A long while back, I released a layout organizer library for Flash. The whole project was essentially an experiment-turned-released-code-collection and, as expected, there have been some growing pains going forward. I have been taking the time to rethink portions of the library and try to clean up and extend its functionality. One big push forward was the introduction of 3d layouts — however, it did not quite fit in with the prior structure. Well, I am very close to completing a fairly thorough rewrite of the library, which will be released in a less haphazard way. I have come to depend on this library for almost every project I have taken on — it just takes care of so much for you automatically. Read On…
I have really fallen in love with Processing, but I had been had hit a bit of a plateau in terms of progress in the past month or so. I never really have spent too much time with algorithmic motion/drawing. When I jumped into Flash, I went straight towards the Tween class and never spent much time trying to work in the EnterFrame-loop based motion design. Because of this, learning how to work with Processing’s draw() loop has been a bit foreign and one can only find so many ways to implement sine/cosine motion treatments.
Luckily, I ran across the simply stunning work of Robert Hodgin who just happened to offer up his source code. After looking through one of his projects and banging away at it, I ended up learning a quite a bit on how motion can end up looking more organic and sporadic. This particular project used the noise() method as its basis for motion jittering. I had not even known such a method existed. After hacking up Robert’s source, I came up with some really interesting form experiments using Robert’s general motion concepts.
I have been playing with different layout configurations lately and, after seeing the advantages/disadvantages of Flex layouts, I decided to work on this experiment. Flex layouts are great because they allow easy visual organization of elements in containers. The problem with that is once an element is in a container, it cannot easily and flexibly change its layout position. For instance, a grid cannot really turn into a HBox and definitely cannot turn into more alternative layouts (such as a circular or random layout). I decided to make some Actionscript classes that would virtually mangage layouts – no containers, just managers. Meaning you subscribe an element to a layout (or multiple layouts) and they can be put into their correct layout position (or taken away) since they act independently.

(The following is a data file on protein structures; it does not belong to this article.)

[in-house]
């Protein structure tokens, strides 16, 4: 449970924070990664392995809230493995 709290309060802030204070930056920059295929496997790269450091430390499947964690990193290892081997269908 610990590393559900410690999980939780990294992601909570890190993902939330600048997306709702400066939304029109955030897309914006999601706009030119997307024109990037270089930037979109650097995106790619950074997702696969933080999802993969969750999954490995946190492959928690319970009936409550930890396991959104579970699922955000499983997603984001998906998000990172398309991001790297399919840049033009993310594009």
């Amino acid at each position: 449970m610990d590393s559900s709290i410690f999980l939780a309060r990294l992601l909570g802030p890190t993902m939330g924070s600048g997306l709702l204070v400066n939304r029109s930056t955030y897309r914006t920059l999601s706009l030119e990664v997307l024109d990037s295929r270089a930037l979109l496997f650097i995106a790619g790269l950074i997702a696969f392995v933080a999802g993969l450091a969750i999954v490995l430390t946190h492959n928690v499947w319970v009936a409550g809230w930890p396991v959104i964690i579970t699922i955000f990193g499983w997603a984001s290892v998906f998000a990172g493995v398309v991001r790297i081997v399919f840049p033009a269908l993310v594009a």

The example above is a simple example of 50 sprites – all subscribed to different layouts. Clicking each layout button applies those elements to that particular layout. That layout can be changed, which in turn changes the elements subscribed to it. Those elements can also be broken down into sub layout organizers – allowing for some pretty cool stuff. This method is pretty lightweight as well since there are no actual containers for any of these objects. The objects can be tweened (as per the example above) by defining a tween function or just directly set to their respective positions. In addition, each layout is pretty small – meaning large amounts of layouts can be created with little hit on memory. This still has a while to go, but so far it has allowed me to do some fairly interesting things pretty quickly and reliably.
If you have not been to the Big Spaceship Blog yet, you should. They have all sorts of great tips and thoughts ripe for the taking. Their most recent article is the second post in a series of Flash performance tips. I was aware of a few, but others were completely new to me. Performance optimization may seem like a nerdy thing to some, but the process allow things to be done in Flash that otherwise would be too costly to the average processor or be a memory hog.
One of the pieces I especially enjoyed were links to resources on advanced collision detection. There has been some really good work in this area and I found is really helpful as my experience in that subject is extremely low. Really though, all the tips are very helpful and any Actionscripter should take a few minutes out of the day to read this article.
I have found quite a few people run into this problem from time to time and there’s actually quite an easy solution to take care of such an issue:
Essentially, Flash will think that the file is a different URL each time it loads the file and the psuedo parameter (‘?+Math.random()’) will be ignored for the file request. Clever and effective.